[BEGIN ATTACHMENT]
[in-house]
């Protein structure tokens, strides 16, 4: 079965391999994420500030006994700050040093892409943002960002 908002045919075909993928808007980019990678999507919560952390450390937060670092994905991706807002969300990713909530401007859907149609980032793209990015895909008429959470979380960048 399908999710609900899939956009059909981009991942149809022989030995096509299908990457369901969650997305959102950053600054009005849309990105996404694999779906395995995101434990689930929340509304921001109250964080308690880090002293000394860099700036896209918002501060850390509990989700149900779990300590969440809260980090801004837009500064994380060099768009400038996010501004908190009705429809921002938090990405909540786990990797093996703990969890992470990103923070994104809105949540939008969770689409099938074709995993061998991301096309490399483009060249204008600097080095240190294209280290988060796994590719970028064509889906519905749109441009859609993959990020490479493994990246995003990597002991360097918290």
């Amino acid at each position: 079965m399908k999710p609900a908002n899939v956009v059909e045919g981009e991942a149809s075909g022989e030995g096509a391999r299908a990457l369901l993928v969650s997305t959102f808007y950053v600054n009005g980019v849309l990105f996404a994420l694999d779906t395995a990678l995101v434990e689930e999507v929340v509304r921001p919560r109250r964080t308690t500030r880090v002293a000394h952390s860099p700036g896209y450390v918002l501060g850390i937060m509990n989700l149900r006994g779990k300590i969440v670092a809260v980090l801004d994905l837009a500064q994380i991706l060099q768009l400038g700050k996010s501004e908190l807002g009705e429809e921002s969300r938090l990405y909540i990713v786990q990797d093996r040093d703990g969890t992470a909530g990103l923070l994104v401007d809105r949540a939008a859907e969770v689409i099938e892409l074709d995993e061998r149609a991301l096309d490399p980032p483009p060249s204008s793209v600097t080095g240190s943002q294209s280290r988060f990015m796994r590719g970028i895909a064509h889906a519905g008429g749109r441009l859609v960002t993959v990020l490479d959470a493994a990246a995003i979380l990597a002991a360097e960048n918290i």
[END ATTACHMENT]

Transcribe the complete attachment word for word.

[in-house]
């Protein structure tokens, strides 16, 4: 079965391999994420500030006994700050040093892409943002960002 908002045919075909993928808007980019990678999507919560952390450390937060670092994905991706807002969300990713909530401007859907149609980032793209990015895909008429959470979380960048 399908999710609900899939956009059909981009991942149809022989030995096509299908990457369901969650997305959102950053600054009005849309990105996404694999779906395995995101434990689930929340509304921001109250964080308690880090002293000394860099700036896209918002501060850390509990989700149900779990300590969440809260980090801004837009500064994380060099768009400038996010501004908190009705429809921002938090990405909540786990990797093996703990969890992470990103923070994104809105949540939008969770689409099938074709995993061998991301096309490399483009060249204008600097080095240190294209280290988060796994590719970028064509889906519905749109441009859609993959990020490479493994990246995003990597002991360097918290």
């Amino acid at each position: 079965m399908k999710p609900a908002n899939v956009v059909e045919g981009e991942a149809s075909g022989e030995g096509a391999r299908a990457l369901l993928v969650s997305t959102f808007y950053v600054n009005g980019v849309l990105f996404a994420l694999d779906t395995a990678l995101v434990e689930e999507v929340v509304r921001p919560r109250r964080t308690t500030r880090v002293a000394h952390s860099p700036g896209y450390v918002l501060g850390i937060m509990n989700l149900r006994g779990k300590i969440v670092a809260v980090l801004d994905l837009a500064q994380i991706l060099q768009l400038g700050k996010s501004e908190l807002g009705e429809e921002s969300r938090l990405y909540i990713v786990q990797d093996r040093d703990g969890t992470a909530g990103l923070l994104v401007d809105r949540a939008a859907e969770v689409i099938e892409l074709d995993e061998r149609a991301l096309d490399p980032p483009p060249s204008s793209v600097t080095g240190s943002q294209s280290r988060f990015m796994r590719g970028i895909a064509h889906a519905g008429g749109r441009l859609v960002t993959v990020l490479d959470a493994a990246a995003i979380l990597a002991a360097e960048n918290i």